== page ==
The most important issue here is not really what you might be able to do to elevate your blood count, but rather finding out why it is low in the first place.

There are many possible causes for anemia, and some may require specific treatments.

Depending on what is causing your anemia and the treatment your doctor recommends, there may be things you can do to improve your blood count before surgery, or it may be that your doctor thinks you should wait to have your surgery until the condition causing the anemia improves.

Either way, you need to see your doctor. 

Web reference: http://www.DrArmandoSoto.com

Orlando Plastic Surgeon
4.5 out of 5 stars 82 reviews

Anemia and multiple surgeries

+2

With a hemoglobin around 10, I would not consider doing all the surgeries you mention. The risk of acute or progressive decrease in your red blood cell count is too great. First, you need to find out why you have chronic anemia. All surgeries, but especially the ones you mentioned, have a risk of intra-operative blood loss and post-op bruising that contributes to further intravascular blood loss. At the very least, you should have your own banked blood available and this requires a number of weeks to prepare. At your level, your margin for error is very slim.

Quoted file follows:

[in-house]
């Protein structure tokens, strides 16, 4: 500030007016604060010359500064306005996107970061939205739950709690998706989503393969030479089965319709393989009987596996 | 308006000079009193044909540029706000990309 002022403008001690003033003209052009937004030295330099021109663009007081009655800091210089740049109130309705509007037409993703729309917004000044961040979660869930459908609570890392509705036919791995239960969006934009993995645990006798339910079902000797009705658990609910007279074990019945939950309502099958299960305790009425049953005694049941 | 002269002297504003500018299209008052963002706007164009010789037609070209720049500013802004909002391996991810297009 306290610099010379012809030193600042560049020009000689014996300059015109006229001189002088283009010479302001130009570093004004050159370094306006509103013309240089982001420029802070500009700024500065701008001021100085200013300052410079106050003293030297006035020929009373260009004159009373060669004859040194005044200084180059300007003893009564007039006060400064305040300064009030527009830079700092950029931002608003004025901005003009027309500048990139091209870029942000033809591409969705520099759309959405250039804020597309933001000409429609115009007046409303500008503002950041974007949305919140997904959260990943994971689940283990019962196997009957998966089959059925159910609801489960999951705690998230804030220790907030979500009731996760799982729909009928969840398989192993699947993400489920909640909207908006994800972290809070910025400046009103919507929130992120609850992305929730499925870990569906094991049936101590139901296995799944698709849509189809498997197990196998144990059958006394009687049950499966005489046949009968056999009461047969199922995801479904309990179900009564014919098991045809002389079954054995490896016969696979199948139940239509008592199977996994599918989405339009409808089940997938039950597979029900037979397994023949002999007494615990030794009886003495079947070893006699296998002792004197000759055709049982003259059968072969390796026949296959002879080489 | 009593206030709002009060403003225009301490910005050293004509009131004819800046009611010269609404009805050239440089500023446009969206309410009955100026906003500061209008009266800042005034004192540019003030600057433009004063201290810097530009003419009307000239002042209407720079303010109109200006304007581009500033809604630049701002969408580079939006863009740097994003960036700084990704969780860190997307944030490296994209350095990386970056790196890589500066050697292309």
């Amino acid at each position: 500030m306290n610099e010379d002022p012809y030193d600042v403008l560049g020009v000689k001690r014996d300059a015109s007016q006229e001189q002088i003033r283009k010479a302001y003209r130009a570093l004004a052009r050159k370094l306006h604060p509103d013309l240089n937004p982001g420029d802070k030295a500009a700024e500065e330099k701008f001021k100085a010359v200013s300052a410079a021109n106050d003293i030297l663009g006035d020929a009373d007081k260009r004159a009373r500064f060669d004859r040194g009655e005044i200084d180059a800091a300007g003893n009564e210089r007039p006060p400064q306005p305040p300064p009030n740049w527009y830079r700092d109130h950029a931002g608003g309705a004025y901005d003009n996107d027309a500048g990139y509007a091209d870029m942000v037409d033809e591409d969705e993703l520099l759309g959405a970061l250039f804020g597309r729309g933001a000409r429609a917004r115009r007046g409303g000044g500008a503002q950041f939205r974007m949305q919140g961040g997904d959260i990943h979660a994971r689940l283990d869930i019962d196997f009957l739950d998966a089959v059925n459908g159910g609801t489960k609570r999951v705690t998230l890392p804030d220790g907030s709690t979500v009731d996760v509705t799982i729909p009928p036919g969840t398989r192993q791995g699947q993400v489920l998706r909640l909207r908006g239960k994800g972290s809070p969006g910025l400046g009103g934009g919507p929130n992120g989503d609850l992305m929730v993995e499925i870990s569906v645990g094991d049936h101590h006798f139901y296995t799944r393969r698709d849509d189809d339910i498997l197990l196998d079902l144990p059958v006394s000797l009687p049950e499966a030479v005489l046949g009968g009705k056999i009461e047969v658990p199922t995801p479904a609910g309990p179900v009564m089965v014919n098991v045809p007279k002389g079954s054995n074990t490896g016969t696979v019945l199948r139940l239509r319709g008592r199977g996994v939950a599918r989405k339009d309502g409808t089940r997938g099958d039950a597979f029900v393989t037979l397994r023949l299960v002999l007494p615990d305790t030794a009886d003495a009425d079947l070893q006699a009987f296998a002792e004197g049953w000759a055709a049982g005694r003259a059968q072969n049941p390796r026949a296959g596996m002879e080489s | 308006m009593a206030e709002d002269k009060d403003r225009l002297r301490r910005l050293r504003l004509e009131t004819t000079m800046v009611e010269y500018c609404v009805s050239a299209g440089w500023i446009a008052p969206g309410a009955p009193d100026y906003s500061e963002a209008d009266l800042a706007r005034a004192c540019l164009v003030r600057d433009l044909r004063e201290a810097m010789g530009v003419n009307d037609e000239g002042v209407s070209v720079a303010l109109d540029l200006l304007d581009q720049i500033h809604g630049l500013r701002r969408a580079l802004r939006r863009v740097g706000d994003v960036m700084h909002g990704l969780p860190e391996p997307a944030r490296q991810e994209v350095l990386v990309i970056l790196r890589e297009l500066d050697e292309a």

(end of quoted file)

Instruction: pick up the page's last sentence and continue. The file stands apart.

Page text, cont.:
Beverly Hills Plastic Surgeon
5.0 out of 5 stars 6 reviews

Anemic patient having plastic surgery

+2

Anemia can be caused by many conditions. It is important that you discuss your condition with your plastic surgeon and have a full evaluation by your hematologist. You may want to separate your procedures to different times and not push to have all the procedures at the same time.

Web reference: http://www.ShaferPlasticSurgery.com

New York Plastic Surgeon
5.0 out of 5 stars 52 reviews

Anemia and multiple cosmetic procedures

+2

The treatment of your anemia depends on the diagnosis. If you have iron deficiency anemia or anemia due to blood loss, iron supplements will be the best choice. Pernicious anemia is treated with pernicious anemia. Anemia associated with renal disease may benefit from erythropoietin. You should discuss this with your primary care physician.